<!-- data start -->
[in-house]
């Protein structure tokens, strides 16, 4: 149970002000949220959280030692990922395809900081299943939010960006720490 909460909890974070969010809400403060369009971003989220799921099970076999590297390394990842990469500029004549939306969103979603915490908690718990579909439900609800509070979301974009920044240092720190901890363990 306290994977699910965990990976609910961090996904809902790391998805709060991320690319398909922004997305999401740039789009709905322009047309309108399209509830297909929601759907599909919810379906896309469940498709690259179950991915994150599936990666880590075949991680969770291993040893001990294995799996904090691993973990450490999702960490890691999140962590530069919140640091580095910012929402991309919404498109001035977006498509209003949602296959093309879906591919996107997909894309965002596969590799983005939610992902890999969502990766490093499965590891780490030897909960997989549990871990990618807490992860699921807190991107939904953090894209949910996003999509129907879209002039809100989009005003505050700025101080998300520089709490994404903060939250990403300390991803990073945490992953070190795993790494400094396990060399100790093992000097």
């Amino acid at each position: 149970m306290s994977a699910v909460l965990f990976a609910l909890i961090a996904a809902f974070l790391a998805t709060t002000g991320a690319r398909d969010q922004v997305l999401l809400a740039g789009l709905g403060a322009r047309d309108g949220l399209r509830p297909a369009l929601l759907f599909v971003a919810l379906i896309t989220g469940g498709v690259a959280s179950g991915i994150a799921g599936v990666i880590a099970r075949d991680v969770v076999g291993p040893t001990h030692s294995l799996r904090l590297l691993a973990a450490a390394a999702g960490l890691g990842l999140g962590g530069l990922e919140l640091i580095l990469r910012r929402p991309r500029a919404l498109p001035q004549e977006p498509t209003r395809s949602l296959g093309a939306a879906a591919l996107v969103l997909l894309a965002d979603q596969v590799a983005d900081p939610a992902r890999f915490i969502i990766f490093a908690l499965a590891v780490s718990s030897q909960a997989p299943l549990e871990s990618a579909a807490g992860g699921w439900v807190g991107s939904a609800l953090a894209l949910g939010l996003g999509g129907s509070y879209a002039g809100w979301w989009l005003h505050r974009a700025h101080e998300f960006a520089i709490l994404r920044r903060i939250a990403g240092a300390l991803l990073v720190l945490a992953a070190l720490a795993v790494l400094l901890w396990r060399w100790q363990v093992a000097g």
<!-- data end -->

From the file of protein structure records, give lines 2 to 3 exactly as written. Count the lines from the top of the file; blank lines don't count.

């Protein structure tokens, strides 16, 4: 149970002000949220959280030692990922395809900081299943939010960006720490 909460909890974070969010809400403060369009971003989220799921099970076999590297390394990842990469500029004549939306969103979603915490908690718990579909439900609800509070979301974009920044240092720190901890363990 306290994977699910965990990976609910961090996904809902790391998805709060991320690319398909922004997305999401740039789009709905322009047309309108399209509830297909929601759907599909919810379906896309469940498709690259179950991915994150599936990666880590075949991680969770291993040893001990294995799996904090691993973990450490999702960490890691999140962590530069919140640091580095910012929402991309919404498109001035977006498509209003949602296959093309879906591919996107997909894309965002596969590799983005939610992902890999969502990766490093499965590891780490030897909960997989549990871990990618807490992860699921807190991107939904953090894209949910996003999509129907879209002039809100989009005003505050700025101080998300520089709490994404903060939250990403300390991803990073945490992953070190795993790494400094396990060399100790093992000097």
């Amino acid at each position: 149970m306290s994977a699910v909460l965990f990976a609910l909890i961090a996904a809902f974070l790391a998805t709060t002000g991320a690319r398909d969010q922004v997305l999401l809400a740039g789009l709905g403060a322009r047309d309108g949220l399209r509830p297909a369009l929601l759907f599909v971003a919810l379906i896309t989220g469940g498709v690259a959280s179950g991915i994150a799921g599936v990666i880590a099970r075949d991680v969770v076999g291993p040893t001990h030692s294995l799996r904090l590297l691993a973990a450490a390394a999702g960490l890691g990842l999140g962590g530069l990922e919140l640091i580095l990469r910012r929402p991309r500029a919404l498109p001035q004549e977006p498509t209003r395809s949602l296959g093309a939306a879906a591919l996107v969103l997909l894309a965002d979603q596969v590799a983005d900081p939610a992902r890999f915490i969502i990766f490093a908690l499965a590891v780490s718990s030897q909960a997989p299943l549990e871990s990618a579909a807490g992860g699921w439900v807190g991107s939904a609800l953090a894209l949910g939010l996003g999509g129907s509070y879209a002039g809100w979301w989009l005003h505050r974009a700025h101080e998300f960006a520089i709490l994404r920044r903060i939250a990403g240092a300390l991803l990073v720190l945490a992953a070190l720490a795993v790494l400094l901890w396990r060399w100790q363990v093992a000097g």